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Unemployment continues to riseThe revised Labour Code and economic situation in the eurozone are blamed for the growth in Slovakia’s unemployment
25 Feb 2013 Jana Liptáková Career and HR
The jobless rate in Slovakia continues to increase, hitting new records each month. Analysts and politicians attribute its rise in December 2012 to over 14 percent, its highest level in nine years, to the economic situation in Slovakia and the influence of the whole eurozone, as well as to consolidation measures adopted by the second government of Robert Fico. The government and the prime minister nevertheless remain optimistic about the unemployment rate and are promising creation of new jobs. Many analysts and employers do not share their optimism, however, and do not expect the situation to improve until next year.
“I would like to ask everybody not to be surprised by the growing unemployment in Slovakia because it is growing across the whole eurozone,” Prime Minister Robert Fico said in response to the rising unemployment rate. “It is not possible to remove Slovakia from the context of the eurozone, because we are such an open economy that actually 85 percent of our production ends up in eurozone countries.”
The opposition Slovak Democratic and Christian Union (SDKÚ) described the increase in unemployment as the first symptom of Fico’s consolidation measures, including the hike in taxes and payroll taxes and changes to the Labour Code.
“What has been happening is what we have called the assassination of Slovakia’s economy,” SDKÚ head Pavol Frešo said in response to the growing unemployment figure, as cited by the TASR newswire.
Another opposition party, the Christian Democratic Movement (KDH), sees similar reasons behind the rising unemployment. Miloš Moravčík, the KDH vice-chairman for public finances, recalled that as early as July, 2012, the KDH warned the government that the significant increase in taxes and payroll taxes would cause an increase in unemployment.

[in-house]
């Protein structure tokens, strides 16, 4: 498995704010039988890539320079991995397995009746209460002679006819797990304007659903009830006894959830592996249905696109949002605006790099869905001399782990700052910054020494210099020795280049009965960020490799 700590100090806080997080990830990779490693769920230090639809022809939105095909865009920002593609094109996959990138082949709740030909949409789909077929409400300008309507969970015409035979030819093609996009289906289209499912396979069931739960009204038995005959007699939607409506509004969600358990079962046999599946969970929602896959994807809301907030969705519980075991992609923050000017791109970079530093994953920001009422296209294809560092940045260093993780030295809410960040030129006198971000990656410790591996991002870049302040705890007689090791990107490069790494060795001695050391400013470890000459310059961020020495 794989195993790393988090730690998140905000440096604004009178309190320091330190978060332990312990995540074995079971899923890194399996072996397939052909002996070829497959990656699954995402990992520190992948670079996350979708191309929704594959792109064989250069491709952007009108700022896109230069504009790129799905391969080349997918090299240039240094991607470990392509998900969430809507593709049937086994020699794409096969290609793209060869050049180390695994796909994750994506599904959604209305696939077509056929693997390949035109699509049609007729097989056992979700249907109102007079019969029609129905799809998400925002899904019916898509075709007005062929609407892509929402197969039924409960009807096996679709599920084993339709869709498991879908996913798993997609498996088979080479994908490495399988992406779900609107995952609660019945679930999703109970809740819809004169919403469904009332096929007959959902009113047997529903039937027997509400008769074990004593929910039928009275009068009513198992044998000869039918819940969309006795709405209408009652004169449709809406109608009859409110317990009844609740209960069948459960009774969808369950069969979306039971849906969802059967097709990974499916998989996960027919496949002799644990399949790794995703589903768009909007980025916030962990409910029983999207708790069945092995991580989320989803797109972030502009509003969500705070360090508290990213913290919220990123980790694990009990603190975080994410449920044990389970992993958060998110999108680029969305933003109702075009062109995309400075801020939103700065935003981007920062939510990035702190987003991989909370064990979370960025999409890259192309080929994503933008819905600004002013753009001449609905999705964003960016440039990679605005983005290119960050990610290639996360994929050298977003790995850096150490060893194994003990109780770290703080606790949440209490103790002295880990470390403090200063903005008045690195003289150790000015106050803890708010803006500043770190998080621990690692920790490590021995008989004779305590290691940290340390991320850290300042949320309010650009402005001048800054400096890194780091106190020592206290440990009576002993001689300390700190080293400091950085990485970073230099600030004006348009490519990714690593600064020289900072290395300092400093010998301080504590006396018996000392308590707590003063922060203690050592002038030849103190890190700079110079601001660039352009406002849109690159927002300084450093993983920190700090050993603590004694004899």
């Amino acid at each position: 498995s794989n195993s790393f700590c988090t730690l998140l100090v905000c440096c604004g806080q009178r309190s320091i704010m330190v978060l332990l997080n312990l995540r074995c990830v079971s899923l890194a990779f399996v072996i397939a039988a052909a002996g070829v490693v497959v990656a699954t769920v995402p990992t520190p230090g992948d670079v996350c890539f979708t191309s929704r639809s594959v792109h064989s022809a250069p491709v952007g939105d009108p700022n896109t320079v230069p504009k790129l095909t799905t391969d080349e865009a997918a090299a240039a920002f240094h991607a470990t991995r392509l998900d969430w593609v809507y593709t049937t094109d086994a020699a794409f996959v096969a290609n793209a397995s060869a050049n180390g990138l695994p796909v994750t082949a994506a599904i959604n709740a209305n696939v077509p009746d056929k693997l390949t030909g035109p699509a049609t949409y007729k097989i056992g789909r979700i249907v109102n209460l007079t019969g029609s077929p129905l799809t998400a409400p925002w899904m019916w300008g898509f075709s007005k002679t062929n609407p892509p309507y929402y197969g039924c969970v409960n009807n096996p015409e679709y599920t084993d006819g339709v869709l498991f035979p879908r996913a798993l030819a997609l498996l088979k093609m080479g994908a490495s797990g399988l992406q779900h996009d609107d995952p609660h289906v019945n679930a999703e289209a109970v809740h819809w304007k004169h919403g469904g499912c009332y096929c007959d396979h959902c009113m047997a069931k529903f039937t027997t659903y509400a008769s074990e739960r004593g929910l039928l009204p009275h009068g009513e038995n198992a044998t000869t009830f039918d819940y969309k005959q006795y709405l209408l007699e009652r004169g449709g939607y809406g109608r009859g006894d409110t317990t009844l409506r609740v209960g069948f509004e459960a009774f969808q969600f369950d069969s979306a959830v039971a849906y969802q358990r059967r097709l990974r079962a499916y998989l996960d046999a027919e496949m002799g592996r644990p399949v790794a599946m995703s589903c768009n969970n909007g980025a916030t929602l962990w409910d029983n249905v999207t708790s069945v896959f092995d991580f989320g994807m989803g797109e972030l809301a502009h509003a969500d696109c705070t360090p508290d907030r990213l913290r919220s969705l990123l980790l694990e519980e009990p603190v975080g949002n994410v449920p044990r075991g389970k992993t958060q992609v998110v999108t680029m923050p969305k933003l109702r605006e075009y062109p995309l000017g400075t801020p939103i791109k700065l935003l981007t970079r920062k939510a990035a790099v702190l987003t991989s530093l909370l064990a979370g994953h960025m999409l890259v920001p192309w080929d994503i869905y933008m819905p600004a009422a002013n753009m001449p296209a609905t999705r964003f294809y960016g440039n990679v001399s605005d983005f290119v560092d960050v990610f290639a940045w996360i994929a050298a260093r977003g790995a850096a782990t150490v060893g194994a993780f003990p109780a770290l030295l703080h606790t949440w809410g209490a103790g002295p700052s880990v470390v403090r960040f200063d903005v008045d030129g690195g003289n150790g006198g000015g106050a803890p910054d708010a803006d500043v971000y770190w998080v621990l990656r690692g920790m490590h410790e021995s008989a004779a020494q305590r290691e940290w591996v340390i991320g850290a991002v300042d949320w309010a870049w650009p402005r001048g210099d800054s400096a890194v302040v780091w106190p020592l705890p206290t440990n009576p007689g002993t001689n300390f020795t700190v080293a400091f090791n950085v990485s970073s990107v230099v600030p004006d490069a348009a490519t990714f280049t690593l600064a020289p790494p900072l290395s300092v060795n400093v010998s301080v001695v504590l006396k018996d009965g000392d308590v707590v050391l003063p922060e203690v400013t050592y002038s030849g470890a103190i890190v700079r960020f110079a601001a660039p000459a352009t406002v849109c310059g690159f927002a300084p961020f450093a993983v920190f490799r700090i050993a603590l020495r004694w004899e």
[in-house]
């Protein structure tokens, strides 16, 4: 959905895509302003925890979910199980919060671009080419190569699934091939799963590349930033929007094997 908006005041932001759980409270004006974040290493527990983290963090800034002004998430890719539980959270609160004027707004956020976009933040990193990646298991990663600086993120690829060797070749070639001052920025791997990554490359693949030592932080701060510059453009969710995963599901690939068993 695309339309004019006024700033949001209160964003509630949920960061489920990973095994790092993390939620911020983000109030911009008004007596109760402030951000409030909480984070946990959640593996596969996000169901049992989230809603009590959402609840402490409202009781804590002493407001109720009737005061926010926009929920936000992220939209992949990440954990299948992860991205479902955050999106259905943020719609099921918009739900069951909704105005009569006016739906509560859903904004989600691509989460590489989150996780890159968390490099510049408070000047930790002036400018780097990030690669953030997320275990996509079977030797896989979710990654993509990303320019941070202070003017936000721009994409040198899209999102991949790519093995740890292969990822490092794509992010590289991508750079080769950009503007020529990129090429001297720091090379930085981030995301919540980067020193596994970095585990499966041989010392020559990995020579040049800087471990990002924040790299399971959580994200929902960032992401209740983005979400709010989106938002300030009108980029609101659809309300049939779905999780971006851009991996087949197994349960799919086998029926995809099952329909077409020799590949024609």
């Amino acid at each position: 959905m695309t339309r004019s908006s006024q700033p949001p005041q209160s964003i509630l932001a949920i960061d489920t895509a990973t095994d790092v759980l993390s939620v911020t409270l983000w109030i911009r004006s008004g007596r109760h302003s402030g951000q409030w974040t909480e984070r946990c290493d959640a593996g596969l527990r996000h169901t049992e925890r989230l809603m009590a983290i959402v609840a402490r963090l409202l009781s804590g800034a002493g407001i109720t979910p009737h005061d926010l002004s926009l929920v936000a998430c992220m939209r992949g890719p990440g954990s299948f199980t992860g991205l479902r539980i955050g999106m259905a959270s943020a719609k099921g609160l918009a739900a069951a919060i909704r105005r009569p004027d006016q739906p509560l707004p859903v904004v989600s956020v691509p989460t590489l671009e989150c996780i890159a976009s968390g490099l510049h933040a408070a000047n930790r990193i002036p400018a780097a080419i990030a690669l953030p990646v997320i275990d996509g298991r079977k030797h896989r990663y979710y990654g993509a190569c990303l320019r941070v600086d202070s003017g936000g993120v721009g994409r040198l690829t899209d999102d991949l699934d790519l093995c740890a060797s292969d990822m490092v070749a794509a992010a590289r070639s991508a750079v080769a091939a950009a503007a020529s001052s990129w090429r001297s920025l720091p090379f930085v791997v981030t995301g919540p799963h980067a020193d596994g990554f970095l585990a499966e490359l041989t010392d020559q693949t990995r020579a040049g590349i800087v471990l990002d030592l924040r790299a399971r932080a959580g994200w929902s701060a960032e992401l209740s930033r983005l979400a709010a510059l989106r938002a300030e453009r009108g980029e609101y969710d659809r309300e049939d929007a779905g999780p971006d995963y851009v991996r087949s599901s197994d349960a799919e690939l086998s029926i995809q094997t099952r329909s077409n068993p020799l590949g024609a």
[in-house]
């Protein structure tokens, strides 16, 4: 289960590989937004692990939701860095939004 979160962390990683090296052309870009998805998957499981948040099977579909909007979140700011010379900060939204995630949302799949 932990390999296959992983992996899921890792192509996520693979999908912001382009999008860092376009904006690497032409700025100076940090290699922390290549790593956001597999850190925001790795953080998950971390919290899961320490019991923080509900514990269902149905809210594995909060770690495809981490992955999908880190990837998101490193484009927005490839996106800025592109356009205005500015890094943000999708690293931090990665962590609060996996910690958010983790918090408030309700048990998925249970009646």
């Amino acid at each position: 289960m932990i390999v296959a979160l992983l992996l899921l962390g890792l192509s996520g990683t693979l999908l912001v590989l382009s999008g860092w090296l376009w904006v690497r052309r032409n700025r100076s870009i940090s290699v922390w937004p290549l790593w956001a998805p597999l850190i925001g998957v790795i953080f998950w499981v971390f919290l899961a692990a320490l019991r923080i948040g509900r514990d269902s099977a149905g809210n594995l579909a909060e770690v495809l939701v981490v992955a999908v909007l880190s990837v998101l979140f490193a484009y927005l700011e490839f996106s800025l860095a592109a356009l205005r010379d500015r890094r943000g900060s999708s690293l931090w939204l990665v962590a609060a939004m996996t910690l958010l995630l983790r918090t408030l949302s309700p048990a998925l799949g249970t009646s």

“Alas, already thousands of Slovaks are paying for the arrogance and ignorance of Smer,” said Moravčík as cited by TASR.
The increase in unemployment in Slovakia was triggered by the financial and economic crisis that hit the country back in 2008. At that time many companies responded to a drop in orders with mass layoffs and by optimising their operations.
Based on the statistics of the Central Office of Labour, Social Affairs and Family (ÚPSVaR), the unemployment rate increased by 0.5 percentage points during December 2012 to 14.44 percent, which means Slovakia registered its highest unemployment rate since May, 2004, when it reached 14.47 percent. At the end of December 2011, the unemployment rate was 13.59, 0.87 percentage points lower.
The number of jobseekers who were ready to work immediately increased by 13,473 people to 390,111. On the other hand, open job positions numbered only 3,689 at the end of December 2012, compared to 6,530 at the end of December 2011.
“We are witnesses to a relatively steep increase in unemployment since October 2012, which by its dynamics is similar to developments in the middle of the crisis year of 2009,” Peter Goliaš, director of the economic think tank INEKO told The Slovak Spectator. “The reason behind the growth in unemployment during the last quarter of 2012 is the slowdown in Slovakia’s economic growth as a consequence of external influences, like the recession in the eurozone and the weakening of economic growth in Germany, and measures adopted by the [Slovak] government, of which the increase of direct taxes and payroll taxes and the tightening of the Labour Code have the worst influence over the creation of new jobs.”
With regard to the hike in taxes and compulsory contributions, he specified the increase in payroll taxes of people working via contracts known as “na dohodu”, i.e. agreements on performance of work, whose extent does not exceed 350 hours per year, and self-employed with low incomes, as the worst of the new measures. In the case of the Labour Code, he listed the reintroduction of employees’ entitlement to a layoff notice period as well as severance pay as the changes that affect unemployment the most.